Shamus Cooke: The banking oligarchy is so intertwined with the political and economic establishment that real regulatory change cannot happen until the system itself is transformed from below, by a powerful social movement. Pleading to politicians to fix so-called Casino Capitalism is increasingly naive.
Robert Reich: Let’s also stop hoping Wall Street will mend itself. What just happened at J.P. Morgan reveals how fragile and opaque the banking system continues to be.
Robert Reich: If you took the greed out of Wall Street all you’d have left is pavement. The problem is endemic abuse of power and trust.
Ellen Brown: The evidence to date suggests that “robo-signing” was not a mere technical default or sloppy business practice but was part and parcel of a much larger fraud, the fraud that brought down the whole economy in 2008.
Robert Reich: What better way for Obama to distinguish himself from Romney than to condemn Wall Street’s antics since the bailout, and call for real reform?
Robert Reich: The most important thing to know about the 1,500 page financial reform bill passed by the Senate last week — now on the way to being reconciled with the House bill — is that it’s regulatory. It does nothing to change the structure of Wall Street.
Robert Reich: Blanche Lincoln wants to force the banks to put their derivatives into separate entities that aren’t subsidized by you and me. This is just common sense. Her move would also end the big banks’ monopoly over derivatives, thereby reducing their risk to the financial system. It would also cut dramatically into the big banks’ profits.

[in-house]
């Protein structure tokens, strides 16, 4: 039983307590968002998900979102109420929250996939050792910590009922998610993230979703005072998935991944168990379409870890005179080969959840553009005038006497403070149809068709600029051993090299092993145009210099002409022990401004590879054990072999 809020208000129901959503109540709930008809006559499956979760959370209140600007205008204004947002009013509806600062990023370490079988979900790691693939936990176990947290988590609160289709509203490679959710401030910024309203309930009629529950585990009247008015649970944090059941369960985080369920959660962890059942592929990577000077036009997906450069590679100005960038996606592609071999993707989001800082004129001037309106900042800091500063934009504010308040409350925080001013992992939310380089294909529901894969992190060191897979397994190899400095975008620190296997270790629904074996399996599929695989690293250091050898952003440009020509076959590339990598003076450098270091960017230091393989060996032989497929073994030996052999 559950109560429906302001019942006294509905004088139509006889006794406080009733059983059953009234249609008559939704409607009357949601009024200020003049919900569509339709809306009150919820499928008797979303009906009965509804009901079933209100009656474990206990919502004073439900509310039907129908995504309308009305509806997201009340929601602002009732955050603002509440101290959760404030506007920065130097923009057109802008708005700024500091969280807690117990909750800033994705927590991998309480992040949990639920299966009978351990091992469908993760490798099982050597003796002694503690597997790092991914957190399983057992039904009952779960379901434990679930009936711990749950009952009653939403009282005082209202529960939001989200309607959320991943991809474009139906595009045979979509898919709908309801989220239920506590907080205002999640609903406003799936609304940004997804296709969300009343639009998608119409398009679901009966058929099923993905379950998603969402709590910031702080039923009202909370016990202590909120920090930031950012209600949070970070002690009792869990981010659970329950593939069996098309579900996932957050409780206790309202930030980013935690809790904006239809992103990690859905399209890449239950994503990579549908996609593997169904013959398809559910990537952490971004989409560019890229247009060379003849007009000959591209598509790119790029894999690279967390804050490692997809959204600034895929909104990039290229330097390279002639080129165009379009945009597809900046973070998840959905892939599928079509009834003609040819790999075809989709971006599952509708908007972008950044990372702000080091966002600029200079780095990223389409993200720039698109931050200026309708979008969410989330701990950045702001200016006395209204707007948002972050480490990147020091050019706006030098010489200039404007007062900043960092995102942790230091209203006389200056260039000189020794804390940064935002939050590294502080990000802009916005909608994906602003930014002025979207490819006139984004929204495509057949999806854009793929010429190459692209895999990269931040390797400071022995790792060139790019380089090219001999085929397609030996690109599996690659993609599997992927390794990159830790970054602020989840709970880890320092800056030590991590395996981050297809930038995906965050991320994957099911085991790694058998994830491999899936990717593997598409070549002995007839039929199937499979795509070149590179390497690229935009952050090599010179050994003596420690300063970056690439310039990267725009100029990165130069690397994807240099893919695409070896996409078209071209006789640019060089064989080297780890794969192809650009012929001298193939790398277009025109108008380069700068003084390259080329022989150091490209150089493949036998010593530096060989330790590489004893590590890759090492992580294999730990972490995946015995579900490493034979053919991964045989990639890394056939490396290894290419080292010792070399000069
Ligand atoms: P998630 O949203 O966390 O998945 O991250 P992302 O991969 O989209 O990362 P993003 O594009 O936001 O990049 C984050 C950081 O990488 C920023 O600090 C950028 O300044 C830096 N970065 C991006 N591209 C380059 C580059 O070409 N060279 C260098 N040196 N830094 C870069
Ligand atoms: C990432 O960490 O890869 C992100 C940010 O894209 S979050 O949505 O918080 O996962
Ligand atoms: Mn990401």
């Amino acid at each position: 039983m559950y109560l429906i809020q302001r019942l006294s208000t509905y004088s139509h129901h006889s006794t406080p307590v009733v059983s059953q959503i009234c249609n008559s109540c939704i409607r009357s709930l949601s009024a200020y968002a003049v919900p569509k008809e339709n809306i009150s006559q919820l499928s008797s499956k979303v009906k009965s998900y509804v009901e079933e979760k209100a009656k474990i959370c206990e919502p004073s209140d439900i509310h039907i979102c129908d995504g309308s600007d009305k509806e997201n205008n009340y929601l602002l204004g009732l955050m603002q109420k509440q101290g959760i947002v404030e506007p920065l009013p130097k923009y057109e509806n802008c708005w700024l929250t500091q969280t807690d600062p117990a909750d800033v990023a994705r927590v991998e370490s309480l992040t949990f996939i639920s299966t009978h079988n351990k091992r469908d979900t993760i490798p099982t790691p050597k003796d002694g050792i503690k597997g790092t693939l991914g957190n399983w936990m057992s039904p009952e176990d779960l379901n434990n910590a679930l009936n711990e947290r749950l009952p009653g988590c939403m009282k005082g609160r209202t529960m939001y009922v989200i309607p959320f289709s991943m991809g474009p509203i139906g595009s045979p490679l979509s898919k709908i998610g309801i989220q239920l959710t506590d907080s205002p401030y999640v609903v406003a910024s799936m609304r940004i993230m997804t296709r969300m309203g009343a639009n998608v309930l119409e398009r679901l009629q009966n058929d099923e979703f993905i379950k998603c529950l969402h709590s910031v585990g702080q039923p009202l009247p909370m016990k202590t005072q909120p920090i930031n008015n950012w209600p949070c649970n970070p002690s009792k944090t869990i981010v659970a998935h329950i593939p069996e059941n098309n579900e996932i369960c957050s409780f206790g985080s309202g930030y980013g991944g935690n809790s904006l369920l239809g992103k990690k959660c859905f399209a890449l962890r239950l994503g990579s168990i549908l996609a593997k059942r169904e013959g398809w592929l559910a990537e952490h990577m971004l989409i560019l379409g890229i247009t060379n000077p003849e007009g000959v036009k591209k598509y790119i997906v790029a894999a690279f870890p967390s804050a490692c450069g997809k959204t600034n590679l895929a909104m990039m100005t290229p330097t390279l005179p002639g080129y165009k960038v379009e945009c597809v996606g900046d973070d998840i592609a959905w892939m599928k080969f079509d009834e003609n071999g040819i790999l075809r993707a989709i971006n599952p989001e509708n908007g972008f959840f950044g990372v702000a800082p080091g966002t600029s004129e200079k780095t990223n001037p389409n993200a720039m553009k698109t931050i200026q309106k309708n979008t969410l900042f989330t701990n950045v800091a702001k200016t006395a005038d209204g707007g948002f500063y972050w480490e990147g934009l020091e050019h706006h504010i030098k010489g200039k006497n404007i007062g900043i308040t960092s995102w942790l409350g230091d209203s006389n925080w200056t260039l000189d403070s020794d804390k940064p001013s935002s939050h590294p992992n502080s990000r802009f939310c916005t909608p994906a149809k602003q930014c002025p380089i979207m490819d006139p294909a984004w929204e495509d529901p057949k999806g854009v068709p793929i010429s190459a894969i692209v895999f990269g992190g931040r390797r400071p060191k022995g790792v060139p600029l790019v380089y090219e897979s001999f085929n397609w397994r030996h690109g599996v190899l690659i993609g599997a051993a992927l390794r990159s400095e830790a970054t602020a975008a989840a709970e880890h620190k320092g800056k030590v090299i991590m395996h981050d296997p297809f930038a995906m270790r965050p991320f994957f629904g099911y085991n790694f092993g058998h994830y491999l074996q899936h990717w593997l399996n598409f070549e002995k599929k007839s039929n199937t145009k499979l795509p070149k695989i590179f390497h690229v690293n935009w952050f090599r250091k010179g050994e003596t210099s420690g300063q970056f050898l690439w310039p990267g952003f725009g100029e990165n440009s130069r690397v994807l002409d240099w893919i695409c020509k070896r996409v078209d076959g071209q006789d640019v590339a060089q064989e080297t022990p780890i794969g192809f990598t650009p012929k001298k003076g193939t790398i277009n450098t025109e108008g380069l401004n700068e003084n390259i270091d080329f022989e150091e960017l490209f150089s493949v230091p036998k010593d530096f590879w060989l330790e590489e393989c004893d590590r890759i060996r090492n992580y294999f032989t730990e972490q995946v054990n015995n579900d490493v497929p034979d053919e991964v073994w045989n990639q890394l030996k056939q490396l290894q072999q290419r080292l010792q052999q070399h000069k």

Robert Reich: If any three people are most responsible for the failure of financial regulation, they are Greenspan, Larry Summers, and my former colleague, Bob Rubin. In 1999 they advised Congress to repeal the Glass-Steagall Act, which since 1933 had separated commercial from investment banking. By 1999, Wall Street was salivating over such a repeal because it wanted to create financial supermarkets that could use commercial deposits to place bets in the financial casino. That would yield the Street trillions.
Robert Reich: But suddenly the winds are blowing in a different direction over the Potomac. The 2010 midterms are getting closer, and the Dems are scared. Their polls are plummeting. The upsurge in mad-as-hell populism requires that Democrats become indignant on behalf of Americans, and indignation is meaningless without a target. They can’t target big government because Republicans do that one better, especially when they’re out of power. So what’s the alternative? Wall Street.
As the White House unveils its long-awaited proposals to prevent another Wall Street meltdown in the future, keep a lookout for three essentials. Without them the Street will revert to its old ways as soon as the coast clears. In fact, now that the government has bailed out the Street, the biggest banks will take […]
Are we at the beginning of the end? Mortgage interests are now so low (the average rate on 30-year fixed mortgages was 4.87% Thursday, slightly higher than the 4.78% last week, but still the lowest level since 1971) that President Obama has begun urging Americans to refinance their homes so they can save money and […]